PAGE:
The easiest way to import transactions from an exchange, wallet, or blockchain is to connect with API keys or import an exported CSV/XLSX file to Coinpanda. Even though we support almost all popular exchanges today (and we are continuously adding support for more), there might be a few reasons why you want to import transactions using our generic Excel file template instead:

  • The exchange does not support API or export of transactions as CSV/XLSX file

  • The exported file from the exchange contains wrong or missing data

  • The exchange/wallet/blockchain is not supported by Coinpanda yet

Below is an example of how transactions may be entered in the generic file template:

How to import transactions with generic file template:

  1. Download the sample file in either CSV or XLSX format
    Download CSV file →
    Download XLSX file →

  2. Delete all example transactions and add your own according to the requirements below

  3. Save the file and upload it to Coinpanda
    Note: You can upload the file to all wallets!


How to upload the generic file

Click Import data from file

Select the file you want to upload. Then click the Import Transactions button.

That's it!

We recommend editing the generic XLSX file using Microsoft Excel since using other editing software might break the file format such that the file cannot be uploaded. If you prefer to use the generic CSV file instead, then we recommend using an editor such as Notepad++ which does not break the formatting by adding extra quotes to the columns. It is NOT recommended to edit CSV files using Microsoft Excel.

Please do a test import of the file to make sure the file format is not broken after adding a few transactions before you spend a lot of time adding the remaining data!

Requirements

  • Date: All dates should be UTC timezone

  • Type: Type must be either Trade, Transfer, Send, or Receive (see below for explanations)

  • Sent Amount: The amount sold/withdrawn/sent (outgoing)

  • Sent Curr: Currency sold/withdrawn/sent (outgoing)

  • Received Amount: The amount bought/deposited/received (incoming)

  • Received Curr: Currency bought/deposited/received (incoming)

Optional fields

  • Fee Amount: Any associated fee amount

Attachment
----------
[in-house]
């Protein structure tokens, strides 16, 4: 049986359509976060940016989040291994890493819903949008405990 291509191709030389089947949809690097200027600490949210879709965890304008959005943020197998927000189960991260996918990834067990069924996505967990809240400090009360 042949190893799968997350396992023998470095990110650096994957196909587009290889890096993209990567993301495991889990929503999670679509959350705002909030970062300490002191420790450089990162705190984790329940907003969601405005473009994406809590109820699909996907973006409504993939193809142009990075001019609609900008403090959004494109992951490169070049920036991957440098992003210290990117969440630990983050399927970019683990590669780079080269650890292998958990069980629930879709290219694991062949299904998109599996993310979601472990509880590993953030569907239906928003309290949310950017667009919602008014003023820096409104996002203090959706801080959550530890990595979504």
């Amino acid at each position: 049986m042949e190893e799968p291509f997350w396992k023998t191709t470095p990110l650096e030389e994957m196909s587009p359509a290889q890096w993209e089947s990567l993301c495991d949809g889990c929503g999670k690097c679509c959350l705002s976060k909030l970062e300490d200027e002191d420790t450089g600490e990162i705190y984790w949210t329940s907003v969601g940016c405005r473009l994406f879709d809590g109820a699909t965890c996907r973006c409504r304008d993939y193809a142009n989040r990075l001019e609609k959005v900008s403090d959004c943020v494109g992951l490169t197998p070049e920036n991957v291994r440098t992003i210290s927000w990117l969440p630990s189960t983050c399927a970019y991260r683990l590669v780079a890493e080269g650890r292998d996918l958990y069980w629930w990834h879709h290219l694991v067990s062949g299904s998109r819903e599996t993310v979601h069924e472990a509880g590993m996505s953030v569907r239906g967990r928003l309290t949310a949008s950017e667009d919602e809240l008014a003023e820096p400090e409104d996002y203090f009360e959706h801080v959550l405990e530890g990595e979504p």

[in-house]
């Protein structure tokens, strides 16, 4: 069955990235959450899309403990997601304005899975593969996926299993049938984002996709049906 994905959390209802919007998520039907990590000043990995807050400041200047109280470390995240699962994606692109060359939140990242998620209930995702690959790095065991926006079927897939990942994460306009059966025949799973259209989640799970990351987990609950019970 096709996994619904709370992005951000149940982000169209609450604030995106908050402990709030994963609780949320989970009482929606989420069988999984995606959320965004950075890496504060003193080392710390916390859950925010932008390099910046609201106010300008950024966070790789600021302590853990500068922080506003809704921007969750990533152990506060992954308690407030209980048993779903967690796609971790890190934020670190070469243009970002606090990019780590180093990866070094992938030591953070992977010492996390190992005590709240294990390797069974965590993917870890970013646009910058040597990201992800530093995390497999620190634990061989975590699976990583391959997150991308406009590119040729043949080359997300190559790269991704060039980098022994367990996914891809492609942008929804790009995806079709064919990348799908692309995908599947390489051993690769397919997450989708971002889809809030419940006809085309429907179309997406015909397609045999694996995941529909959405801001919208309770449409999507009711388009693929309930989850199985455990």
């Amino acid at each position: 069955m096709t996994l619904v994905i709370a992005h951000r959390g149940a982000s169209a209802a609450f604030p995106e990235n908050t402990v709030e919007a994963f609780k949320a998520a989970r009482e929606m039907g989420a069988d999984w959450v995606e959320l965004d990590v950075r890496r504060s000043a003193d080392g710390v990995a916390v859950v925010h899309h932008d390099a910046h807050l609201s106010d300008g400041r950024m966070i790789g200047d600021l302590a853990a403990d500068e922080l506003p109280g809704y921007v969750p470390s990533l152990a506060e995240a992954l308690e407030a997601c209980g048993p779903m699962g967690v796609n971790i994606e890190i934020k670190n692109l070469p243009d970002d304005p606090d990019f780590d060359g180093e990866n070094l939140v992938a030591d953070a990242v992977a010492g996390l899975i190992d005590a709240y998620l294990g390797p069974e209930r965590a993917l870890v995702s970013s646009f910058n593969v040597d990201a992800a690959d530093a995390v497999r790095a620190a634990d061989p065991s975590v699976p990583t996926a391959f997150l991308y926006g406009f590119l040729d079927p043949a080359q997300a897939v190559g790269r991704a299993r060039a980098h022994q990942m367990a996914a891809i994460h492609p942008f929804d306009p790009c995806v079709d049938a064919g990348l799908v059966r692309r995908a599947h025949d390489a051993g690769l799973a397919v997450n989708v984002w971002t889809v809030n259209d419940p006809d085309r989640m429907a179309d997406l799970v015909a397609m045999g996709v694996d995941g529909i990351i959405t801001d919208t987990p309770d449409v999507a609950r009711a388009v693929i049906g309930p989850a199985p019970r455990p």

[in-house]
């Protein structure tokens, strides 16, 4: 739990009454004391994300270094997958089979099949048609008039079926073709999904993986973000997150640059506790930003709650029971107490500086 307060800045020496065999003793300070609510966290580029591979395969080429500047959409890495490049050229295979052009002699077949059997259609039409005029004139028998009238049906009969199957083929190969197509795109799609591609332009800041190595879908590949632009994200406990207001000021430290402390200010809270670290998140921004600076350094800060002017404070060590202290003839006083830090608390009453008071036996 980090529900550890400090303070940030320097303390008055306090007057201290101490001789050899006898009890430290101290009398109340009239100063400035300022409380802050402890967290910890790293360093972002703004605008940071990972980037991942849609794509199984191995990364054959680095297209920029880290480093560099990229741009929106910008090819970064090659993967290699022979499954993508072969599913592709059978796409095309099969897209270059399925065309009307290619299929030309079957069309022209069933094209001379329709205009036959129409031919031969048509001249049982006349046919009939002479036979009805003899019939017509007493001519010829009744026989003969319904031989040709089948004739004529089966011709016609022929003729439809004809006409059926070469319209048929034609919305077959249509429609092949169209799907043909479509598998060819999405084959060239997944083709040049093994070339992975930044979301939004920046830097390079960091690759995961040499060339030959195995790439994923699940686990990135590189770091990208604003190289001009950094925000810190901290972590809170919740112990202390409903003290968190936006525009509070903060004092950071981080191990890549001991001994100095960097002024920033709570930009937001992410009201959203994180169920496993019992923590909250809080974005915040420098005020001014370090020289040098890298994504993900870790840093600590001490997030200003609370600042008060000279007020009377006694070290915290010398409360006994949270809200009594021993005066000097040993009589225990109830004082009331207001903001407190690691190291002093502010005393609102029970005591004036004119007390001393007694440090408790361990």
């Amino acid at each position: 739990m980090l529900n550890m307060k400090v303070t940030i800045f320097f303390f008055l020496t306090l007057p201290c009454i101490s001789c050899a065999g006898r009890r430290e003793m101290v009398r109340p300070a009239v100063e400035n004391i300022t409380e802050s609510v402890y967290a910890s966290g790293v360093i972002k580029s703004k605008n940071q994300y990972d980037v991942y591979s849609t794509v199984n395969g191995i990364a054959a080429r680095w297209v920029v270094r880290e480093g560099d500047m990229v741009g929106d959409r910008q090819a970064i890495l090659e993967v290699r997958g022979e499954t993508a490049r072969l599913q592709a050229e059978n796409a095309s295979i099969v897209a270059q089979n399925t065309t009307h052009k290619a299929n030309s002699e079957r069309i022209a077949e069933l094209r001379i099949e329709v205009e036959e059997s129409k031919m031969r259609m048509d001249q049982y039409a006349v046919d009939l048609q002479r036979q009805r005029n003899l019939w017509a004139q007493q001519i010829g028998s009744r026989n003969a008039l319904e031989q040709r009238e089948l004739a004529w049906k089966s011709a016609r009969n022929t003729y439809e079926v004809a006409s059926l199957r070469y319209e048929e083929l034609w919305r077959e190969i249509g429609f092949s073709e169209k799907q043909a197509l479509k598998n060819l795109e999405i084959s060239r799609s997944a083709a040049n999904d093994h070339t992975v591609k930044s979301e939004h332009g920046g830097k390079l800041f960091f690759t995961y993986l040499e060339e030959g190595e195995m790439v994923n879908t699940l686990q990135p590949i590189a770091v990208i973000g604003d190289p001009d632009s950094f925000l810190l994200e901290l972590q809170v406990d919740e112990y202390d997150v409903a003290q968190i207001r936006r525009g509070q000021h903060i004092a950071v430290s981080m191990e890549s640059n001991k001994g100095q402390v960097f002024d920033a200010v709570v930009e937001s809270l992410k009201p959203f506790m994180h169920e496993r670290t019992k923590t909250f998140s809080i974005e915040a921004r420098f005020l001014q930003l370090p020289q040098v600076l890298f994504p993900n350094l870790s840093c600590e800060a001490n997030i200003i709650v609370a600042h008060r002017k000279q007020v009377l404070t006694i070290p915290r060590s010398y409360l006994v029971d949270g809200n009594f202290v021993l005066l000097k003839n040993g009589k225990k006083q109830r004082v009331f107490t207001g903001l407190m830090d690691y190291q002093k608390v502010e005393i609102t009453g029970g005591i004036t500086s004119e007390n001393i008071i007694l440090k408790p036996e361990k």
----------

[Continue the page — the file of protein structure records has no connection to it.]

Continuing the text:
• Fee Curr: Fee currency if you paid any fee

  • Label: You can only specify labels for Receive or Send transactions:
    Type=Receive: Airdrop, Fork, Gift, Mining, Staking, Income, Realized P&L
    Type=Send: Lost, Donation, Gift, Cost, Margin Trading Fee, Margin Funding Cost, Realized P&L

  • Description: Description of the transaction, eg. "Sent bitcoin to mom"

  • TxHash: Transaction Hash

Important about fee

The fee is always on top of what you paid or sent. Example: you bought 0.5 BTC and paid 4,500 EUR + 25 EUR in fees. In this case, Sent should be 4,500 EUR, Received should be 0.5 BTC, and Fee 25 EUR. Alternatively, you can specify Sent as 4,525 EUR (total amount paid) and leave Fee empty which gives the same cost basis.

Transactions from sample file explained

Example #1 - Row 2
The first transaction in the sample file is a Trade transaction. In this case, we have bought 1.5 BTC and paid 5,000 USD. We did not pay any fee so this field is left empty.

Example #2 - Row 5
This is also a Trade transaction. On the 4th of January, we sold 10 ETH and got paid 850 USD. We did also pay a fee of 0.001 BTC to the exchange which is specified in the Fee column.

Example #3 - Row 7
We made a withdrawal of 20,000 ADA from an exchange. The exchange charged a fee of 5 ADA for the withdrawal which is specified in the Fee column. Note: we must specify 20,000 ADA in the Sent column (a withdrawal is outgoing). Type should be Transfer for both withdrawals and deposits from exchanges and wallets.

Example #4 - Row 9
Ontology did an Airdrop of ONT tokens to early supporters. We were lucky and received 1,000 ONT on the 8th of January. Note that the amount is specified in the Received column because an airdrop is always incoming (an increase in our holdings).

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